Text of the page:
Defend against cybersecurity threats with these three tips
Do you have employees who now work remotely? Most hacks are due to a weakness at lower employee levels, which can be sealed with internal education and careful attention to who is accessing the network, when and from where in the world. However, employee education is just the first step. You need to follow through with concrete actions to make your network safer. Here are three ways you can help defend against cybersecurity threats
Update software across the board
Keeping software updated automatically is easier when everyone is working in a centralized location. With a distributed workforce, IT responsibilities may need to expand to include follow-up for security and stability of employee devices in use outside of the office. Security updates that are constantly pushed off or rescheduled can cause vulnerabilities. Give workers more ownership of their responsibility when it comes to protecting employer data and networks by teaching employees how to properly back up their systems, apply updates regularly and restore their systems if there is a failure after an update and they need to roll back.
Keeping software continuously up-to-date is one of the most important things to do to stop hackers bent on accessing physical devices through an unprotected backdoor. Failure to apply a patch can leave your employee's computer vulnerable to attack. It's not just PCs that need updating. Mobile devices and applications need to be regularly updated, including operating systems. Routers in use should also be set to update automatically and to send an alert if an update fails. Secure routers are a must for remote workers who will be accessing company data.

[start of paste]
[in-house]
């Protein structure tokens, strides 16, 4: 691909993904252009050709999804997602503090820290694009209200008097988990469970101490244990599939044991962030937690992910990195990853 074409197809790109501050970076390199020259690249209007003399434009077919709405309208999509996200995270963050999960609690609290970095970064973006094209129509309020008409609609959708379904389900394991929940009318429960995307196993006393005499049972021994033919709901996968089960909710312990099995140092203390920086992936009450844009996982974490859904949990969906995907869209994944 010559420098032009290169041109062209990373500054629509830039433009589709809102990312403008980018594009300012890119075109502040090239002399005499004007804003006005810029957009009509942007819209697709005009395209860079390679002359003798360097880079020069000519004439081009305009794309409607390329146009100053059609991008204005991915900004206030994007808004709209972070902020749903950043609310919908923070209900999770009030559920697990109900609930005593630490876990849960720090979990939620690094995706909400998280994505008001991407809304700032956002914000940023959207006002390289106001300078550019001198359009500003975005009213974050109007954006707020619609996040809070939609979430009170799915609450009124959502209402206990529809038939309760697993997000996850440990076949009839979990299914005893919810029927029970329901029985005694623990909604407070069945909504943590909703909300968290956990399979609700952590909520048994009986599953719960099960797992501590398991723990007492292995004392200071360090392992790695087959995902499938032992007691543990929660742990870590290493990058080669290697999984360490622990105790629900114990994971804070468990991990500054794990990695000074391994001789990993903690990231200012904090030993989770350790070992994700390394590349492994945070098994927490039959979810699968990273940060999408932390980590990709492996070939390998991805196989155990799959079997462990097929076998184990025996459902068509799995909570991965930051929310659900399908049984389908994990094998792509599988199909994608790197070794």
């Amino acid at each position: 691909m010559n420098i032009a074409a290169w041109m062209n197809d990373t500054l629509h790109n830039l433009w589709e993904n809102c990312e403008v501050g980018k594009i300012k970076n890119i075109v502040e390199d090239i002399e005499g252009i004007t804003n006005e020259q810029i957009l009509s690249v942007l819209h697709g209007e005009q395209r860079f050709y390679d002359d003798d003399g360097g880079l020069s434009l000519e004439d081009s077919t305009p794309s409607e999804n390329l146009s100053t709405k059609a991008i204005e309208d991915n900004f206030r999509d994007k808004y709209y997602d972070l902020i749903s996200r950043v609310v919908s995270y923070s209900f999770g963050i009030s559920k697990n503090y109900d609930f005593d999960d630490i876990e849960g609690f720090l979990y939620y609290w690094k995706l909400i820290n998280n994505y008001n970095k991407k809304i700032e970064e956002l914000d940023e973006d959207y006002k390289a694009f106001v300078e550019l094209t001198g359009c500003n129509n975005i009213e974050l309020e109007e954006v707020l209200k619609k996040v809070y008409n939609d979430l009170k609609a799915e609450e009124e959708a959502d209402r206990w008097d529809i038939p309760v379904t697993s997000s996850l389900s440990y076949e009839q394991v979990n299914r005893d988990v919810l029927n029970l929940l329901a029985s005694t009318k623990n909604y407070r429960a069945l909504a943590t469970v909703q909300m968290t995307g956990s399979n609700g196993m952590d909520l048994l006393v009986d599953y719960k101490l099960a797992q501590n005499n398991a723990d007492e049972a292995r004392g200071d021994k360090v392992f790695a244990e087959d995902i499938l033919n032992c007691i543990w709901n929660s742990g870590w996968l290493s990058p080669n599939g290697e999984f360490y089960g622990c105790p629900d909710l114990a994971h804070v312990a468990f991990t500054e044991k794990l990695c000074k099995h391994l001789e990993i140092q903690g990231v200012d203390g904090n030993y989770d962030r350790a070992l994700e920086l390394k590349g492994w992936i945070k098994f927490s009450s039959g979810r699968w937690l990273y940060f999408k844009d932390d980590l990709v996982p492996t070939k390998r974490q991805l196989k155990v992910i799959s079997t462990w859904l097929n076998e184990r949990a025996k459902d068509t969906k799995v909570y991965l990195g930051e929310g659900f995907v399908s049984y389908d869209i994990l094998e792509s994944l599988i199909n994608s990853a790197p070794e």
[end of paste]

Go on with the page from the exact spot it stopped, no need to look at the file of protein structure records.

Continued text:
Implement two-factor authentication
Adding an extra step or two to the login process can be a little tiresome, but it's the best way to stop common hacks based on password or usernames being compromised. By implementing two-factor authentication for logins to any company systems, employees will be required to enter a onetime code received through an alternate account or device or use a hardware token to finish logging in once their initial login credentials are submitted and approved.
This extra step could be receiving a code on their phone or via an email, and then entering that code on a secure screen. Many networks already have two-factor authentication as an option and it simply needs to be turned on. If not, your IT department can add two-factor authentication using an app to facilitate secure logins. Microsoft, Apple, and Google all have authenticators that can help secure your network from outside access by bad actors.
Track phishing scams
According to Microsoft, 91% of security breaches originate as email phishing attacks. Staying on top of company emails and monitoring the web for news of recent phishing attacks can help you prepare your entire organization from the C-suite to the data entry team about potential phishing scams and help them stay alert and on guard against emails that may not seem suspicious but are in reality an attempt at a breach. Remind staff that entering secure information in response to an email is almost always a no-go, and encourage them to check with IT or a superior if there is even the slightest bit of doubt.
Perle can help provide protection against on-site intrusions with industrial-grade networking and mainframe equipment that helps you circumvent bad actors. To learn more, read some of our customer success stories.